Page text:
Rick Urban
I read about this book somewhere and now can't remember the reference, but the writer made mention of the ever-more-elaborate solutions that the members of this Crimes Circle devise to explain the death of a upper-crust wife of an adulterous cad. And while the solutions are ingenious, and the book is filled with a disarmingly wry and subtle wit, I arrived at the end of the book a bit disappointed. Perhaps it was the fact that there are too many characters to keep track of (the final chapter even ...more
Una vecchia regola dice che niente deve essere trattato piu' seriamente delle cose futili. Vale per il gioco e vale anche per i gialli. Ignora la regola aurea questo libro molto vezzoso e molto inglese (anche la grande Agatha Christie non e' immune da questo "peccato") dove tutto e' leggero (o preso alla leggera), anche il delitto. Ma questa leggerezza, piu' o meno voluta, non permette alcun coinvolgimento con i personaggi, peraltro tratteggiati in maniera a dir poco schematica, il Sir, la Lady, ...more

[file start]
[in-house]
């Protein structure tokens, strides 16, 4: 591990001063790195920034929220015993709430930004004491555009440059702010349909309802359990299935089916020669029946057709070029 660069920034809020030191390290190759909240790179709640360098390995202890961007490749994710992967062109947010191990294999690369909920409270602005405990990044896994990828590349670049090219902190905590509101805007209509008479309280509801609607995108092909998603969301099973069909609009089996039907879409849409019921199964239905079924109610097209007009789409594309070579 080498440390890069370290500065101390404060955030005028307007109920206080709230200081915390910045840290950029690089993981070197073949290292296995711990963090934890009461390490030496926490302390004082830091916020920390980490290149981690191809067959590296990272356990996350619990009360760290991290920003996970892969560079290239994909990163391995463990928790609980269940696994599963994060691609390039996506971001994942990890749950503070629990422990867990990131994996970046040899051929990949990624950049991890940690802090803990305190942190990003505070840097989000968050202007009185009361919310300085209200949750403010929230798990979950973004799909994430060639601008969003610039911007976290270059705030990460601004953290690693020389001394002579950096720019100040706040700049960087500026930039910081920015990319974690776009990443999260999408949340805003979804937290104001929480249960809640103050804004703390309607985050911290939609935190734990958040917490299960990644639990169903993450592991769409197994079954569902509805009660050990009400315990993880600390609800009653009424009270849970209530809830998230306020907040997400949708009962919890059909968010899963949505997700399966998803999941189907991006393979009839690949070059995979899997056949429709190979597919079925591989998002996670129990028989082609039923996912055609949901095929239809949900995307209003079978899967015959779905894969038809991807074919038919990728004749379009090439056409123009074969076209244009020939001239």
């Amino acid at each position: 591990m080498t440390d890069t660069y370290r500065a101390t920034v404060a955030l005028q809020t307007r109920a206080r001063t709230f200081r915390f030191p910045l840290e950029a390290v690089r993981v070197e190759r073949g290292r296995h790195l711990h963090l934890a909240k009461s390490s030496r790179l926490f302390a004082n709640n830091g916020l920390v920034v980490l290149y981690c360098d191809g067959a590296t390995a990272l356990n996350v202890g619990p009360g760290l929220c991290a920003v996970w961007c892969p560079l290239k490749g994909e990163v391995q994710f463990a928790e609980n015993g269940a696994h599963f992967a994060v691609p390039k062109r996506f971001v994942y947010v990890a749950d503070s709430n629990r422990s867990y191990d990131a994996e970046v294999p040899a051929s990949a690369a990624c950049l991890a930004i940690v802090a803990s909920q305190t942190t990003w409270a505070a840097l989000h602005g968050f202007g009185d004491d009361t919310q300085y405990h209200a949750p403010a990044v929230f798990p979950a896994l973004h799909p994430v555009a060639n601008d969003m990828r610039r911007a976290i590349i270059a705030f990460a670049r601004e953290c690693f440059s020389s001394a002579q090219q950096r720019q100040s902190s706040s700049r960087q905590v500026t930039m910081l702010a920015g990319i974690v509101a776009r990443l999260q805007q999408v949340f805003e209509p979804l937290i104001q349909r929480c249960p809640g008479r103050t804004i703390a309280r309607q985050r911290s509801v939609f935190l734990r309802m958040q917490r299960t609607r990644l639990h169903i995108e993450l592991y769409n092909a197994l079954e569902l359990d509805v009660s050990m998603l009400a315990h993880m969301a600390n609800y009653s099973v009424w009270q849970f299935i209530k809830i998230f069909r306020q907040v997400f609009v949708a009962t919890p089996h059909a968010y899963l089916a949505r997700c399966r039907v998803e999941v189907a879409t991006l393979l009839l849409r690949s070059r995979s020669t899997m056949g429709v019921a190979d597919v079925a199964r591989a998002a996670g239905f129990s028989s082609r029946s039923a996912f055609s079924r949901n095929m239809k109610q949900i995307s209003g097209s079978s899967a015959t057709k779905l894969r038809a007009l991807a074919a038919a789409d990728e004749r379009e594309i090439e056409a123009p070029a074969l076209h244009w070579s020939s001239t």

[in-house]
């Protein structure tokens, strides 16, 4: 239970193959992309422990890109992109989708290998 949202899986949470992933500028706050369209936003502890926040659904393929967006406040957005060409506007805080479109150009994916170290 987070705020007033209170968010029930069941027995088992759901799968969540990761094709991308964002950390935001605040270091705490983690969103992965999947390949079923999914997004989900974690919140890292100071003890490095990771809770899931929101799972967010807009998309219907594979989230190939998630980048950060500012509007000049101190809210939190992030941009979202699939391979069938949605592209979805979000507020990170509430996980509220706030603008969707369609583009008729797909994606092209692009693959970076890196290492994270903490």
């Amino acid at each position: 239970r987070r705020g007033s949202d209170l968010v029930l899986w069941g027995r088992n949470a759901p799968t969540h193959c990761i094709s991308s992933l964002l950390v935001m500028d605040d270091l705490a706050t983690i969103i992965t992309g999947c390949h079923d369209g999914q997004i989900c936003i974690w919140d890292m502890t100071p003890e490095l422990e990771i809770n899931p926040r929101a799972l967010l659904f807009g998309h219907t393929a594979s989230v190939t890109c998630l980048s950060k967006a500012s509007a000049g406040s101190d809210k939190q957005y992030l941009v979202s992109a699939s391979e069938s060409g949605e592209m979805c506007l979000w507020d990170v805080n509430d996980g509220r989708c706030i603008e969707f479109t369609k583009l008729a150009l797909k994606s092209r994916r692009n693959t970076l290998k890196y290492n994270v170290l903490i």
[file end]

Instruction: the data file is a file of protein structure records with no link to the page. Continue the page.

A different kind of mystery book. Six people, a lawyer, a dramatist, a detective novel writer, a writer of modern fiction , our protagonist-a novelist and an ordinary man (nothing remarkable about him) join together to form a crime enthusiasts club. They take up a case that baffles the Scotland Yard. They allot a week for each of them to work on the case and then present their analysis one person a day. What ensues is looking at the crime from each individual's perspective, how their personality ...more
This is just perfect! >_<
I love the premise, a bunch of amateur criminologist (six, to be exact) trying to solve a case, a poisoning case resulting an unfortunate death of Mrs. Bendix.

The tragedy started at the Rainbow Club, in which Mr. Bendix was a member. About 10.30, Mr.Bendix arrived at the club, and then read his letters in the fireplace. A minute later another member, Sir Eustace Pennefather arrived, took his letters and a parcel and then proceed to the fireplace.